Nun danket alle Gott

Nun danket alle Gott

BWV 657 performed by Peter Kofler
Jacobikerk, Uithuizen

Behind the music

Extra videos
Extra videos

A meticulous heir

Bach has perfect command of the old masters’ techniques

Towards the end of his life, Bach might have felt out on a limb, musically speaking. While his sons explored new stylistic paths, father Sebastian could go no further. He took the Baroque to its extreme. As the ultimate Baroque composer, he drew on a centuries-long heritage, going from Renaissance composers who started writing polyphonic music according to a sophisticated system, through the organ schools of Sweelinck, Buxtehude and others, to the most up-to-date influences from Germany and much further afield. There was no style that Bach had not embraced in one way or another.

This more traditional chorale arrangement of Nun danket alle Gott from Bach’s youth shows what a meticulous heir he was. In the manner of the old masters, each chorale entrance is prepared in the three lower parts, by rhythmically manipulating the melody and adding ornaments. Bach thereby creates eight neat packages of ‘Vorimitation’, with the chorale as the jubilant closing piece.

The joy and the faith in God expressed in the text are interpreted in a profusion of motifs, such as an inescapable long-short-short figure; although the pedal bass plays the first four chorale phrases without ornamentation. Sometimes, Bach lets the parts speak out, and then they tumble over one another again, adding to the lively character. Bach lends extra harmonic tension to the introduction to the seventh entrance, before letting the closing phrase culminate in a long pedal point above a virtuoso explosion in the alto and tenor.

18 Choräle/Leipziger Choräle, BWV 651-668
In the last ten years of his life, Bach gathered together and completed a series of chorale arrangements, presumably planning to have them published, just like the third part of the Clavier-Übung in 1739. It concerns a selection of his compositions from much earlier years, when he was working as an organist in Weimar, Arnstadt and Mühlhausen. The collection became known as the 18 Choräle or Leipziger Choräle. Incidentally, 18 Choräle is a misleading title, as the set originally comprised 17 pieces. The eighteenth, Vor deinen Thron tret ich (BWV 668), was added to Bach’s manuscript later on.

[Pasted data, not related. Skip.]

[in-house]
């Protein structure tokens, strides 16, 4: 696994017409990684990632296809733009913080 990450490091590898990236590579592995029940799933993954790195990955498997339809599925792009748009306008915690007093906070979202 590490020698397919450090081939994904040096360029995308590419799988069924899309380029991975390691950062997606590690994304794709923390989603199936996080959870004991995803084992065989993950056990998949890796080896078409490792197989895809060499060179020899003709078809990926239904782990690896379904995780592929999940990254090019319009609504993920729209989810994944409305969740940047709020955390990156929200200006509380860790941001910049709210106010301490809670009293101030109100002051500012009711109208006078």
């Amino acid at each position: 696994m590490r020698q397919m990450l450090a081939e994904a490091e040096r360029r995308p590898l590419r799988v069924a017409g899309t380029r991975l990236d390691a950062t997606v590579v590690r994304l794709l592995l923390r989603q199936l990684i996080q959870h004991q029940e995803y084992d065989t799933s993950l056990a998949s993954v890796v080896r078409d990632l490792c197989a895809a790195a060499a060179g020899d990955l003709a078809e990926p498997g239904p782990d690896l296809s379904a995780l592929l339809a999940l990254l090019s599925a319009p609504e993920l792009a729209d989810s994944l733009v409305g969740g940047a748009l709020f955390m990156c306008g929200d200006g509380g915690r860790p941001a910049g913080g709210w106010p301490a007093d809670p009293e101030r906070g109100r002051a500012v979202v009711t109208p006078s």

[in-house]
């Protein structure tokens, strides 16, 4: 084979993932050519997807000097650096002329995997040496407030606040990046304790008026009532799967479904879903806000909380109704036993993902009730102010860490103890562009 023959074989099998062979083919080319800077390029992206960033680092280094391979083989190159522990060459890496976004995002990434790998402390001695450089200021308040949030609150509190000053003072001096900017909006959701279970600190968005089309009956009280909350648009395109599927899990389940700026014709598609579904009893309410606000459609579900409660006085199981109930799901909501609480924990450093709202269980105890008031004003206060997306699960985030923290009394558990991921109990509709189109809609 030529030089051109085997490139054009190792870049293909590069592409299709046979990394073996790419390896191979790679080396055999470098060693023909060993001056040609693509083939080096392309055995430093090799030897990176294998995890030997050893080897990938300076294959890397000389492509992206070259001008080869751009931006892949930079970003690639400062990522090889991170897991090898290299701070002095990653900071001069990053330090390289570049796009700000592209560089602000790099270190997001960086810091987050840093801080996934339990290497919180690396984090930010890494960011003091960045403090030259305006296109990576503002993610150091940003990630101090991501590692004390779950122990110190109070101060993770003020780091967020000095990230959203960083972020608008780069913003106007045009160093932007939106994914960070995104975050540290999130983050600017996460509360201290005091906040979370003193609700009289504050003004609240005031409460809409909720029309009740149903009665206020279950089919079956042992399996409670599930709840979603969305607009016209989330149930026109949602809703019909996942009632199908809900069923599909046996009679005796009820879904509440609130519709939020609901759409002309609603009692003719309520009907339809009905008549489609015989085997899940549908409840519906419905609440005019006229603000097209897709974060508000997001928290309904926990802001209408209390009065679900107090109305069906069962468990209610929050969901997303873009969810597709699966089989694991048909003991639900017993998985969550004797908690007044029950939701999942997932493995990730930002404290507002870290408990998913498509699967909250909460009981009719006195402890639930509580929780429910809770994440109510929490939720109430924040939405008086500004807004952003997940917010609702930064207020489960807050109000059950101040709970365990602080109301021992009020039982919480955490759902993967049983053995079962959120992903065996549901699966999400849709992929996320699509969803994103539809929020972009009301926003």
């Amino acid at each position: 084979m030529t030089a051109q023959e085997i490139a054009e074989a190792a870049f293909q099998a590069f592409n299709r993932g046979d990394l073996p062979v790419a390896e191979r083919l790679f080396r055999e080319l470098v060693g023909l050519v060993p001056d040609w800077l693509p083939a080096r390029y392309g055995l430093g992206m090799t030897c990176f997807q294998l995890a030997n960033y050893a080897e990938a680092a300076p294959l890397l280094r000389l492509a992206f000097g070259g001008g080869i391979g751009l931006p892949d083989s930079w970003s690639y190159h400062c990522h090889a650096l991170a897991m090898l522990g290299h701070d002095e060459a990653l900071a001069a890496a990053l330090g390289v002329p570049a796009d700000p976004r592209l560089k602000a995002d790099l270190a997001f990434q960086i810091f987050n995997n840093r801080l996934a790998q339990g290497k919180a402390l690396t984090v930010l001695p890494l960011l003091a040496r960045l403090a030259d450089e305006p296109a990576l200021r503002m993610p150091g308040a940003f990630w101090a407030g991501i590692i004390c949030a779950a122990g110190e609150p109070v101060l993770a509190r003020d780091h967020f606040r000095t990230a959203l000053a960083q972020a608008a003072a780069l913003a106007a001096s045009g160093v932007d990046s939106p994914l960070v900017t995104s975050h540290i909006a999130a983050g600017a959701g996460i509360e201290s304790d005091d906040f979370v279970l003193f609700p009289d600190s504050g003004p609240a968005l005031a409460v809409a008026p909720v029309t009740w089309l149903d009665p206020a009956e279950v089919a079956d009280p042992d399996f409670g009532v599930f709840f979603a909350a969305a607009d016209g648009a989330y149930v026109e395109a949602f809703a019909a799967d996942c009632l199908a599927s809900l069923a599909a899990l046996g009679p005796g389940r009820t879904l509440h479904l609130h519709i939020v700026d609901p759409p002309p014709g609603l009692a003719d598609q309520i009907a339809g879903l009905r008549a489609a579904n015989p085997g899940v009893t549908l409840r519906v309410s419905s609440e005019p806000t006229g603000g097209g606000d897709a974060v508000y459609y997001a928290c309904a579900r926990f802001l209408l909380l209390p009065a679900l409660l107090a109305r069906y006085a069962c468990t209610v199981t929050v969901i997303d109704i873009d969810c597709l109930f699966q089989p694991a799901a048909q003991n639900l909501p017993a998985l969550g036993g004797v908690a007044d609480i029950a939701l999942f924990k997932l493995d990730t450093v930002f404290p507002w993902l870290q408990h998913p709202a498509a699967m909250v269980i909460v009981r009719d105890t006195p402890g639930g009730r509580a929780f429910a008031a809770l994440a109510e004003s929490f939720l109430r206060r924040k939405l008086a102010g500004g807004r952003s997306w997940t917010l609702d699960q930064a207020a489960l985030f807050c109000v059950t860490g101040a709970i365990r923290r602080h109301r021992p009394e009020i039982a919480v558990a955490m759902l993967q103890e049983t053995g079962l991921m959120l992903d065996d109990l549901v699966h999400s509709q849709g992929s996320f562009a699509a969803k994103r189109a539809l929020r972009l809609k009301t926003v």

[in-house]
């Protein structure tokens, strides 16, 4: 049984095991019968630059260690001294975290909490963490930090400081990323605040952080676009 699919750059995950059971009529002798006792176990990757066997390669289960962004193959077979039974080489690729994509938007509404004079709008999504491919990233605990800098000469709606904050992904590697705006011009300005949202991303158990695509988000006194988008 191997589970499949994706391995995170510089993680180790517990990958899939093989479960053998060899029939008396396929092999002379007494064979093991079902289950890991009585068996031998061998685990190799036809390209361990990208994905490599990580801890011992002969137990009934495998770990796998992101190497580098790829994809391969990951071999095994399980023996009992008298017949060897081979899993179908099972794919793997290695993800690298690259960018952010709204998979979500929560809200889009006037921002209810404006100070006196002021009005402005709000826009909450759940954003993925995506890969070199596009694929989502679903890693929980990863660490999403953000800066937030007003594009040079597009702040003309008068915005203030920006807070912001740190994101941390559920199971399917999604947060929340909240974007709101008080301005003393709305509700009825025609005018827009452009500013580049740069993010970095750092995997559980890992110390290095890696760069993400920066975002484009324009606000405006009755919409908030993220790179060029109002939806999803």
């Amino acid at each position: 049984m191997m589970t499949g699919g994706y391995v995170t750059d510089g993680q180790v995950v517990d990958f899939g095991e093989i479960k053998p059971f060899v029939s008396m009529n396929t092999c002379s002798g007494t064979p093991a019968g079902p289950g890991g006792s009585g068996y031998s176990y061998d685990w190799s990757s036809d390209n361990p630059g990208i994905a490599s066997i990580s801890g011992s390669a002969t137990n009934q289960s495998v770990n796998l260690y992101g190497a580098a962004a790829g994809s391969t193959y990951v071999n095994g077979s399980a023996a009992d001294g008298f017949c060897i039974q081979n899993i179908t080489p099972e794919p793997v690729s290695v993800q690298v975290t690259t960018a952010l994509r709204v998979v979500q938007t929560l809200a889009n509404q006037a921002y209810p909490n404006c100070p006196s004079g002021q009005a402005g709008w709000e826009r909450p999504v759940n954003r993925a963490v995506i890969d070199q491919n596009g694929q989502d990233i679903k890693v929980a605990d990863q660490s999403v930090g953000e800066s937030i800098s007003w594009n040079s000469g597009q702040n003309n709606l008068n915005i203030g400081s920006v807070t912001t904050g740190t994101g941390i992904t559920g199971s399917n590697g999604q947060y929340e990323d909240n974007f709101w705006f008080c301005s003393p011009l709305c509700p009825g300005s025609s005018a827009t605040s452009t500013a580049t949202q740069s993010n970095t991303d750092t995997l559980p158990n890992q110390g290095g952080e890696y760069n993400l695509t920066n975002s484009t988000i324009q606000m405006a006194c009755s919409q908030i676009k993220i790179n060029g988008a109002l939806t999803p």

Nun danket alle Gott
organ works
18 Choräle (organ)
Special notes
Part of a manuscript containing 17 chorale arrangements, BWV 651-667, which Bach collected in the 1740s, and of which the earliest versions sometimes originated in his Weimar period.

Extra videos

Organists on the Schnitger organ

“Schnitger is the Stradivarius of organ building.”

Vocal texts




  • Release date
    6 August 2020
  • Recording date
    18 July 2019
  • Location
    Jacobikerk, Uithuizen
  • Organist
    Peter Kofler
  • Organ
    Arp Schnitger, ca. 1700
  • Director and editor
    Robin van Erven Dorens
  • Music recording
    Guido Tichelman, Bastiaan Kuijt
  • Music edit and mix
    Guido Tichelman
  • Camera
    Onno van der Wal
  • Lights
    Gregoor van de Kamp
  • Data handling
    Stefan Ebels
  • Interview
    Robin van Erven Dorens, Marloes Biermans
  • Producer
    Jessie Verbrugh

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